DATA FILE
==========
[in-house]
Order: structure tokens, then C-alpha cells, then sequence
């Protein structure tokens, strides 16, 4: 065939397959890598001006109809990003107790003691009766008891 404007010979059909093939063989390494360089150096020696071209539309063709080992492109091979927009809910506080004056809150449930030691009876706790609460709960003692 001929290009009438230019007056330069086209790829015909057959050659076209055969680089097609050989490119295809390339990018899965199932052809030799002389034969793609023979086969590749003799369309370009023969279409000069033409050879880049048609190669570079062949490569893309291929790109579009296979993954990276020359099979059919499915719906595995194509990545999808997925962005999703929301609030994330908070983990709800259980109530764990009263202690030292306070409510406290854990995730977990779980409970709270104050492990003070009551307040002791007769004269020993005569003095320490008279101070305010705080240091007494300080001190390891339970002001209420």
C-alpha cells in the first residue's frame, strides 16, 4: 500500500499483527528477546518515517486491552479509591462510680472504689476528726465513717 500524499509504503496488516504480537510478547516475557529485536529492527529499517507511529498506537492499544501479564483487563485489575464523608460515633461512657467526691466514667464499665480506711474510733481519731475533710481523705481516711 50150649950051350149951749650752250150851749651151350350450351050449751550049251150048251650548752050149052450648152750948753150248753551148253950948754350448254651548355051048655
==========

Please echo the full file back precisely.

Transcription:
[in-house]
Order: structure tokens, then C-alpha cells, then sequence
């Protein structure tokens, strides 16, 4: 065939397959890598001006109809990003107790003691009766008891 404007010979059909093939063989390494360089150096020696071209539309063709080992492109091979927009809910506080004056809150449930030691009876706790609460709960003692 001929290009009438230019007056330069086209790829015909057959050659076209055969680089097609050989490119295809390339990018899965199932052809030799002389034969793609023979086969590749003799369309370009023969279409000069033409050879880049048609190669570079062949490569893309291929790109579009296979993954990276020359099979059919499915719906595995194509990545999808997925962005999703929301609030994330908070983990709800259980109530764990009263202690030292306070409510406290854990995730977990779980409970709270104050492990003070009551307040002791007769004269020993005569003095320490008279101070305010705080240091007494300080001190390891339970002001209420």
C-alpha cells in the first residue's frame, strides 16, 4: 500500500499483527528477546518515517486491552479509591462510680472504689476528726465513717 500524499509504503496488516504480537510478547516475557529485536529492527529499517507511529498506537492499544501479564483487563485489575464523608460515633461512657467526691466514667464499665480506711474510733481519731475533710481523705481516711 50150649950051350149951749650752250150851749651151350350450351050449751550049251150048251650548752050149052450648152750948753150248753551148253950948754350448254651548355051048655